Brynteg Medical Practice

01269 592058

Helpful links

The Independent Older people’s Commissioner for Wales.

The Commissioner’s role is to protect the rights and interests of people aged 60 or older in Wales. the four main functions of the Commissioner are to:
* Promote awareness of the interests of older people
* Promote the elimination of discrimination against older people
* Encorauge best practice in the treatment of older peopl
* Review the law as it affects the interests of older poeple

Tel. No. 08442 640670. www.olderpeoplewales.com

Healthy Living

Stop Smoking – Useful Links

SmokeFree
NHS Free Smoking Helpline 0800 022 4 332
7 days a week, 7am to 11pm. Here to help you!
The NHS have produced “Smokefree”, a dedicated service to inform everyone of the dangers of smoking, the benefits to giving up and how they can help you kick the habit.

QUIT
QUIT is the independent charity whose aim is to save lives by helping smokers to stop. Smokers wanting to QUIT should call 0800 00 22 00 or email stopsmoking@quit.org.uk for free, individual, same-day advice from our trained counsellors.

NHS – Stop Smoking

Eating Well & Exercise – Useful Links

NHS – Live Well
Information on a healthy diet and ways to make it work for you.

Change for life

These days, ‘modern life’ can mean that we’re a lot less active. With so many opportunities to watch TV or play computer games, and with so much convenience and fast food available, we don’t move about as much, or eat as well as we used to. Which means that 9 out of 10 kids today could grow up with dangerous amounts of fat in their bodies. This can cause life-threatening diseases like cancer, type 2 diabetes and heart disease – so it’s really important that we do something about it.

Visit their website

Action on Hearing Loss

If you are deaf or hard of hearing:
* Have you thought about learning to lipread? Everyone lipreads to some extent, especially in noisy places.
* Be open, tell the person you’re speaking to that you lipread before you start a conversation.
* Ask poeple to get your attention before they start talking to you.
* Stand a reasonable distance from the person who’s speaking to you.
* Try to keep calm and don’t panic. If you become anxious or flustered, you might find it harder to follow what’s being said.
* If your hearing isn’t the same in both ears, try turning your better side towards the person speaking to you.
* If you don’t catch what someone says at first, just ask them to repeat it or say it in a different way.
* If necessary ask people to slow down and speak more clearly.
* Be kind to yourself, no one hears correctly all the time.
* Make sure you can see the speakers face and lips. Their gestures and facial expressions will help you understand what they are saying.
If you are speaking to someone who’s deaf:
* Even if someone is wearing a hearing aid, always ask if they need to lipread.
* Make sure you have the persons attention before you start speaking.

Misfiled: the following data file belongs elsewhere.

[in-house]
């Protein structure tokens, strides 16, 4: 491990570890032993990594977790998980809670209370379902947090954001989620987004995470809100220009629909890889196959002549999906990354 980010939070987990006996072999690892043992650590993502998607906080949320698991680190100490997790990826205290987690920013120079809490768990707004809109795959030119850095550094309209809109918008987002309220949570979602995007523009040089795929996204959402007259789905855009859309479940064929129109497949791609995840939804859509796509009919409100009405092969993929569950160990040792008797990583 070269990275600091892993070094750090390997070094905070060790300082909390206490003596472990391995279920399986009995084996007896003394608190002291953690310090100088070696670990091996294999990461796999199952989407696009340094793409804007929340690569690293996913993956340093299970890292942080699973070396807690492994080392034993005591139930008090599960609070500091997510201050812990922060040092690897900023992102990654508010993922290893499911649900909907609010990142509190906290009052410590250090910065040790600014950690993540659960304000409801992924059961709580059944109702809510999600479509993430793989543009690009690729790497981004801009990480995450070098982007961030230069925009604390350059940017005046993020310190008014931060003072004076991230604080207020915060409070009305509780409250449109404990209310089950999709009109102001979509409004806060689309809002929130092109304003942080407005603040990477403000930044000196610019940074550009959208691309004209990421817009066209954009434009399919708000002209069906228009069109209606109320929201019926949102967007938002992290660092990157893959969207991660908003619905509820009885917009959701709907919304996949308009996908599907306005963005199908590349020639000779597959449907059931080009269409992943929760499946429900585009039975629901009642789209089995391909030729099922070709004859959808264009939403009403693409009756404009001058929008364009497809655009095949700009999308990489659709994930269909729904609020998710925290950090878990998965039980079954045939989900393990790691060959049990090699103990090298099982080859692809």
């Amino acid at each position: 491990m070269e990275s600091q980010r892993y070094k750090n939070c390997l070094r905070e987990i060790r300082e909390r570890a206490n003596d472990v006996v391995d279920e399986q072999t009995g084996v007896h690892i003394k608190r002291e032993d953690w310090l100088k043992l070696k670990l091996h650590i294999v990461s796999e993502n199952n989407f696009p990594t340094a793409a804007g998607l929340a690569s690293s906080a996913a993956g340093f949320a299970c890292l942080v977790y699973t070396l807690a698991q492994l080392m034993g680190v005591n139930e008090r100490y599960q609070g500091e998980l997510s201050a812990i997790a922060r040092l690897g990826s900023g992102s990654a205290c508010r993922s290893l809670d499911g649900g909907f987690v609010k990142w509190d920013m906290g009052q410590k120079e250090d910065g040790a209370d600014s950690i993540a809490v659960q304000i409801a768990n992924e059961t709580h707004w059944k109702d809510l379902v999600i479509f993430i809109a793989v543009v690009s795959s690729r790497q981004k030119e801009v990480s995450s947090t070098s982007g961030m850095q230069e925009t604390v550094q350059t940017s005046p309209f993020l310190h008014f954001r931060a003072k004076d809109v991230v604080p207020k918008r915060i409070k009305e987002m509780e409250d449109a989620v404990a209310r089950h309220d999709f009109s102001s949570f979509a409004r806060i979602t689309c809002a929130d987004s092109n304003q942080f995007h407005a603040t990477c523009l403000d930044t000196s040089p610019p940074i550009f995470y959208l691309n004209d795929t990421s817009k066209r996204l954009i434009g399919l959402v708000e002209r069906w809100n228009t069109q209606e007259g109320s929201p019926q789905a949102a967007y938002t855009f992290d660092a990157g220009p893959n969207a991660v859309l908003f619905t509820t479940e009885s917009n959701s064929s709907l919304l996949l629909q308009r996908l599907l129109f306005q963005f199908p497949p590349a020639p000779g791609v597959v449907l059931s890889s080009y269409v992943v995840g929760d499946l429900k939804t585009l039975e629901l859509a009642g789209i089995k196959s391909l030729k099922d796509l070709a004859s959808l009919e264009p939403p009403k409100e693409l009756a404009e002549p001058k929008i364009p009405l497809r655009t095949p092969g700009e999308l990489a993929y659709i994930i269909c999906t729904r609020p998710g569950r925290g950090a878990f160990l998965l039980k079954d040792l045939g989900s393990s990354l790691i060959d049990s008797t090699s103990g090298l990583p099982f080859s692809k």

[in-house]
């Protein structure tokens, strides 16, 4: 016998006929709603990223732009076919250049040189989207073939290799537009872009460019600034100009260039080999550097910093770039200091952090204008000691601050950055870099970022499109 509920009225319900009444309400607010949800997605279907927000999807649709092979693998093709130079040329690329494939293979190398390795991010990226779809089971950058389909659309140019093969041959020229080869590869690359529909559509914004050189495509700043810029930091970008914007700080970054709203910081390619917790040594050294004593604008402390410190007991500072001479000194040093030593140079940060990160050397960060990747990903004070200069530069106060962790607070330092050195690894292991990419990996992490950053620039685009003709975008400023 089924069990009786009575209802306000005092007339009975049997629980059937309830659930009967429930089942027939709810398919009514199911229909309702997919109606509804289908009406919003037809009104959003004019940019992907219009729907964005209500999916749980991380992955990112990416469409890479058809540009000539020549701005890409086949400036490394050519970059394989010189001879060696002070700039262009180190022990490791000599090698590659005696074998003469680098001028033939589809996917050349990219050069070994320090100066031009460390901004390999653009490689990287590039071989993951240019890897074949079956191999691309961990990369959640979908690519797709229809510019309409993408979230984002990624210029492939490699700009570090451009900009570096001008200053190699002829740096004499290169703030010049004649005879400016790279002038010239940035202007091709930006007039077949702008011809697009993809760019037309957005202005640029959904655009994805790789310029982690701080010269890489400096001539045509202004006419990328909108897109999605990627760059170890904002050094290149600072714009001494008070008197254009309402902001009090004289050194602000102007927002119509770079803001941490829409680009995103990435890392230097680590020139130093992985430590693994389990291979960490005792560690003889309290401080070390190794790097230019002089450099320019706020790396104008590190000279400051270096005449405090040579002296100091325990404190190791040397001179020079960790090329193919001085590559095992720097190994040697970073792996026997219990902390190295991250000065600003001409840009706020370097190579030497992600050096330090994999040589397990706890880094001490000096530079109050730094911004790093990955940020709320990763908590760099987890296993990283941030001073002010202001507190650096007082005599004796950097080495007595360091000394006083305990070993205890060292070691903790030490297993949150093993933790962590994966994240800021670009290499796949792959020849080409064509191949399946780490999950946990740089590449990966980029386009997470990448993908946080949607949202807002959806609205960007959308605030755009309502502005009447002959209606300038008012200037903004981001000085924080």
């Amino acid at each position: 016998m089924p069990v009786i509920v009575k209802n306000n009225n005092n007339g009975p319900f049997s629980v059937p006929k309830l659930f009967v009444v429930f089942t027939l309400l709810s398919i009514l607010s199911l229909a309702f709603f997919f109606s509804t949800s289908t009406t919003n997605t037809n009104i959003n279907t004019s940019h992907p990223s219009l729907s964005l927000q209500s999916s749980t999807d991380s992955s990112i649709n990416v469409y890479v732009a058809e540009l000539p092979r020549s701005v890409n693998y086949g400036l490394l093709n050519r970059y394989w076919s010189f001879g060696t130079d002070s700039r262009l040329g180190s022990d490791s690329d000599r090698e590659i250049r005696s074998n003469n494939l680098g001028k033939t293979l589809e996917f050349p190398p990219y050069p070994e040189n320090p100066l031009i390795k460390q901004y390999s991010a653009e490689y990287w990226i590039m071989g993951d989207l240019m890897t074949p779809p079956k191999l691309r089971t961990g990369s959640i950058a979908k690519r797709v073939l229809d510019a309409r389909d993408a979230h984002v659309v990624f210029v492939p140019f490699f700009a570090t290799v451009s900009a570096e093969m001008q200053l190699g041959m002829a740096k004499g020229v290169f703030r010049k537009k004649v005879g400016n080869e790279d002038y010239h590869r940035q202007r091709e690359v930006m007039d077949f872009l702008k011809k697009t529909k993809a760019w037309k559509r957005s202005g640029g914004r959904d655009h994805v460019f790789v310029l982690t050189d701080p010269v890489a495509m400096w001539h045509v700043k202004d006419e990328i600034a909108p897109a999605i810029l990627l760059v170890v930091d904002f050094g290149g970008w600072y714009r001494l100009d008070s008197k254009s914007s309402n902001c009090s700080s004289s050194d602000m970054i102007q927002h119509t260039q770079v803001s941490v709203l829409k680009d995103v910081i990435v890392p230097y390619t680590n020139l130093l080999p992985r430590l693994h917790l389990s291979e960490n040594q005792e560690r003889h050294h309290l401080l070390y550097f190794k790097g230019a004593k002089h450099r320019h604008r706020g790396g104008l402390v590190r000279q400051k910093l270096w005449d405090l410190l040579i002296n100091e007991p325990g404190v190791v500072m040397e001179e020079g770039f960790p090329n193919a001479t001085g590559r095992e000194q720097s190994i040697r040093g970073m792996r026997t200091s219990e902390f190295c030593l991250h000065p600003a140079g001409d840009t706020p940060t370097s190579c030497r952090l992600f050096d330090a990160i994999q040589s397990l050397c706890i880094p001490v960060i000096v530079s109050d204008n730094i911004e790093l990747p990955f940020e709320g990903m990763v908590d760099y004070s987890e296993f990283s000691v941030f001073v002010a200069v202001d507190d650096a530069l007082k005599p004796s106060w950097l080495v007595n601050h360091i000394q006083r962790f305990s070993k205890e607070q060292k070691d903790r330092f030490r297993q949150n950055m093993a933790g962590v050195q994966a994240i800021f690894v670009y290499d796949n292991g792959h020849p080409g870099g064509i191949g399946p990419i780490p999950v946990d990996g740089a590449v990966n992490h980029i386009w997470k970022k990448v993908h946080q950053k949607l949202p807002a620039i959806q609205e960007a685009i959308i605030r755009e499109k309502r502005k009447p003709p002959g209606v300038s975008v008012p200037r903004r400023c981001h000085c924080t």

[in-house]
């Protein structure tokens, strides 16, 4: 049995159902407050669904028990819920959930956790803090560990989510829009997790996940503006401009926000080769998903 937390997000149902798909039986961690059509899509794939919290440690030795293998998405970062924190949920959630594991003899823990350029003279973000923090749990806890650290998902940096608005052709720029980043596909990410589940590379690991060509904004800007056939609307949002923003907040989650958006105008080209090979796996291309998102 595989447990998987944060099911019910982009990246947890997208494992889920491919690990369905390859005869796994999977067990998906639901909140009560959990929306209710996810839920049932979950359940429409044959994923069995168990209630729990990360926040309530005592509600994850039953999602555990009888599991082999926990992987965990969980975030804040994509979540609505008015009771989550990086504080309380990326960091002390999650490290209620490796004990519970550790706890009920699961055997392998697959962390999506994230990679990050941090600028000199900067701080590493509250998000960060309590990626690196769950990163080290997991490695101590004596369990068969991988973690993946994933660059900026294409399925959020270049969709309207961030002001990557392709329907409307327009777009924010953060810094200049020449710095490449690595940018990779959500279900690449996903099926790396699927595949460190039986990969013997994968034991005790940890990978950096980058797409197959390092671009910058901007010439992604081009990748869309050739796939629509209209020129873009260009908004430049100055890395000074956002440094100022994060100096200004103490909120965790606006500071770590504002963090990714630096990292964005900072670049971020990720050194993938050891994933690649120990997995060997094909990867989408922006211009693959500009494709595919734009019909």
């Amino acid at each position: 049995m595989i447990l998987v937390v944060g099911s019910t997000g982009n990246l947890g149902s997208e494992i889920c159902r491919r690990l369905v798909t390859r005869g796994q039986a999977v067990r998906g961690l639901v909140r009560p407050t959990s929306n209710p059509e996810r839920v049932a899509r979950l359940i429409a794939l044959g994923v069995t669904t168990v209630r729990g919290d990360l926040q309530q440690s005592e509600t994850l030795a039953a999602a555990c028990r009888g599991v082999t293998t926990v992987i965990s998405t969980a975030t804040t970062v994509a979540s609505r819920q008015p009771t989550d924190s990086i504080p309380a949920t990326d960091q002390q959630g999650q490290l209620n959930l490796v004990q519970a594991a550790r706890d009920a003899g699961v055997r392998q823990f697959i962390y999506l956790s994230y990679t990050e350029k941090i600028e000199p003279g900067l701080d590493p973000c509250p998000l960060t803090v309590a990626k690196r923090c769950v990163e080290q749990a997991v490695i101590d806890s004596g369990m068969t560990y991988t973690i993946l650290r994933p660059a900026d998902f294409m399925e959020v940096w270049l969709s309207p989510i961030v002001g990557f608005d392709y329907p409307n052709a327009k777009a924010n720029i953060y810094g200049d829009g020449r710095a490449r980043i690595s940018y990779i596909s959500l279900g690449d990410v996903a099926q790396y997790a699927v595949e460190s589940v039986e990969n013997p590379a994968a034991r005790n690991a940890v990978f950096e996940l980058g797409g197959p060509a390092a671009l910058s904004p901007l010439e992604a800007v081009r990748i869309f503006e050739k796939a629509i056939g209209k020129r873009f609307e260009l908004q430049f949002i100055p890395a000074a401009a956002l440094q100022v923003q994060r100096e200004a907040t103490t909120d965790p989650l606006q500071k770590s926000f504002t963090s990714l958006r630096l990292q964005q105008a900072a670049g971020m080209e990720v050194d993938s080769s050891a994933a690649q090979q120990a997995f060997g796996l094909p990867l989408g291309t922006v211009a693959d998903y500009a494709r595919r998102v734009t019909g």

* Speak clearly, not too slowly, and use normal lip movements. use natural facial expressions and gestures.
* If you’re talking to a deaf person and a hearing person, focus on both of them.
* Keep your voice at a normal level. It’s uncomfortable for a hearing aid user if you shout and it looks aggressive.
* Find a suitable place to talk, with good lighting, away from noise and distractions.
* Remember to turn your face towards a deaf person. Always turn back to them so they can see your face.
* Check that the person you are talking to can follow you.
* Use plain language and don’t waffle.
Tel. No. 0808 808 0123.  Text phone. 0808 808 9000.

R.N.I.B. – See differently

People with sight problems.

Sight loss commonly affects older people. 90% of people with a serious sight problem are over the age of 60. Sight loss is often gradual for older people and they may not realise how bad their sight has become and try to cope regardless. In Wales our ageing population means that the number of people with sight loss is increasing.

How can you tell if someone has sight loss?
* In many cases it is obvious that someone has a sight problem. If you think someone may have poor sight you may notice that the person:
* Touches their eyes a lot or move their head frequently in order to focus.
* Avoids bright lights or only seem to see well in bright light.
* Needs help with reading or signing documents and filling in forms.
* Tends to walk slowly with less confidence, especially in badly lit places.
* Finds it difficult to recognise people.
* Feels for things rather than looks for them.
Meeting someone with a sight problem. In conversation:
* Do talk naturally and address the person by name
* Do use ordinary phrases such as ‘nice to see you’
* Do say when you are leaving
* Don’t talk down or address remarks to a companion rather than the person
* Don’t use condescending or pitying terms
* Don’t start talking without introducing yourself
* Don’t raise your voice unless you know the person is hard of hearing
RNID Cymru
Tel. No. 02920 2033 3034.
Wales Council for the blind.
Tel. No. 0292047 3954.
Sense cymru
Tel. no. 0292045 7641
Text phone: 0292046 4125
Talking newspapers – 01435 86 61 02
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